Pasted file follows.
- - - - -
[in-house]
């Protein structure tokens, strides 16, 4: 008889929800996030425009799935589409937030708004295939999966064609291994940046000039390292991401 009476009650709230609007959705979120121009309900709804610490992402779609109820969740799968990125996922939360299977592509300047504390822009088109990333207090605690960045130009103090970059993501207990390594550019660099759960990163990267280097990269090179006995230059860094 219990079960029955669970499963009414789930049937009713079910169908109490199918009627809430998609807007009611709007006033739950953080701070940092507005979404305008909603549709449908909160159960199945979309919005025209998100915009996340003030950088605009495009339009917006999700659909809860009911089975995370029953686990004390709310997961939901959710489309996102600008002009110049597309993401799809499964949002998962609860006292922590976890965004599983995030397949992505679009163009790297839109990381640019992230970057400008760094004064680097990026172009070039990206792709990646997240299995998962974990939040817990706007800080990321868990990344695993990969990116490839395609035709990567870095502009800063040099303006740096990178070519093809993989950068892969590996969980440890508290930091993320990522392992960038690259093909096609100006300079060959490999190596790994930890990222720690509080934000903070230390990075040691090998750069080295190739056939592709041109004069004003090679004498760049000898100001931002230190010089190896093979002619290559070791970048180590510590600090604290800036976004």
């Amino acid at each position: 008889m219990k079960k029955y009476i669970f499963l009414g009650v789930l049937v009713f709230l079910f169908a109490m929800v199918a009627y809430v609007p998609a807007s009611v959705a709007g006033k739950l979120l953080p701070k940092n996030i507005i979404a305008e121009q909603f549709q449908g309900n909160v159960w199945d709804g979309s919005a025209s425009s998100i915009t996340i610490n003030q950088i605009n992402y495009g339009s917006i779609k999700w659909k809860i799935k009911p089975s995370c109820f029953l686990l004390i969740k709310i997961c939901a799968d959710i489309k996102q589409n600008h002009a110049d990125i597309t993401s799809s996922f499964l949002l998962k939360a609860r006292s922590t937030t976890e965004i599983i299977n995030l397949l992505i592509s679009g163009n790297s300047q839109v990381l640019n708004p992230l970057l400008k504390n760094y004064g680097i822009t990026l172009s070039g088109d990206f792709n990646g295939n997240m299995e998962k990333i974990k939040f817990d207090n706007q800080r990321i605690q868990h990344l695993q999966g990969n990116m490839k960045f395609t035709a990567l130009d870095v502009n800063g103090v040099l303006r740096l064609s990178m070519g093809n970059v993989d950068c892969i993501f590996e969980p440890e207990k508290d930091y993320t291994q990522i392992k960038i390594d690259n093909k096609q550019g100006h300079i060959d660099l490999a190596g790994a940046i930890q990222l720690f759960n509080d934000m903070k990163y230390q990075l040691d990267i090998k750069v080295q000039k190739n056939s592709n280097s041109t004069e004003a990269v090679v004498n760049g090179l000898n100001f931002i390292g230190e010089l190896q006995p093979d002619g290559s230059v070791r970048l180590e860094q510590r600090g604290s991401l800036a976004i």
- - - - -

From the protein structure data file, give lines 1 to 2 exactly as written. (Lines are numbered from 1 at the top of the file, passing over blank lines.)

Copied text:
[in-house]
């Protein structure tokens, strides 16, 4: 008889929800996030425009799935589409937030708004295939999966064609291994940046000039390292991401 009476009650709230609007959705979120121009309900709804610490992402779609109820969740799968990125996922939360299977592509300047504390822009088109990333207090605690960045130009103090970059993501207990390594550019660099759960990163990267280097990269090179006995230059860094 219990079960029955669970499963009414789930049937009713079910169908109490199918009627809430998609807007009611709007006033739950953080701070940092507005979404305008909603549709449908909160159960199945979309919005025209998100915009996340003030950088605009495009339009917006999700659909809860009911089975995370029953686990004390709310997961939901959710489309996102600008002009110049597309993401799809499964949002998962609860006292922590976890965004599983995030397949992505679009163009790297839109990381640019992230970057400008760094004064680097990026172009070039990206792709990646997240299995998962974990939040817990706007800080990321868990990344695993990969990116490839395609035709990567870095502009800063040099303006740096990178070519093809993989950068892969590996969980440890508290930091993320990522392992960038690259093909096609100006300079060959490999190596790994930890990222720690509080934000903070230390990075040691090998750069080295190739056939592709041109004069004003090679004498760049000898100001931002230190010089190896093979002619290559070791970048180590510590600090604290800036976004």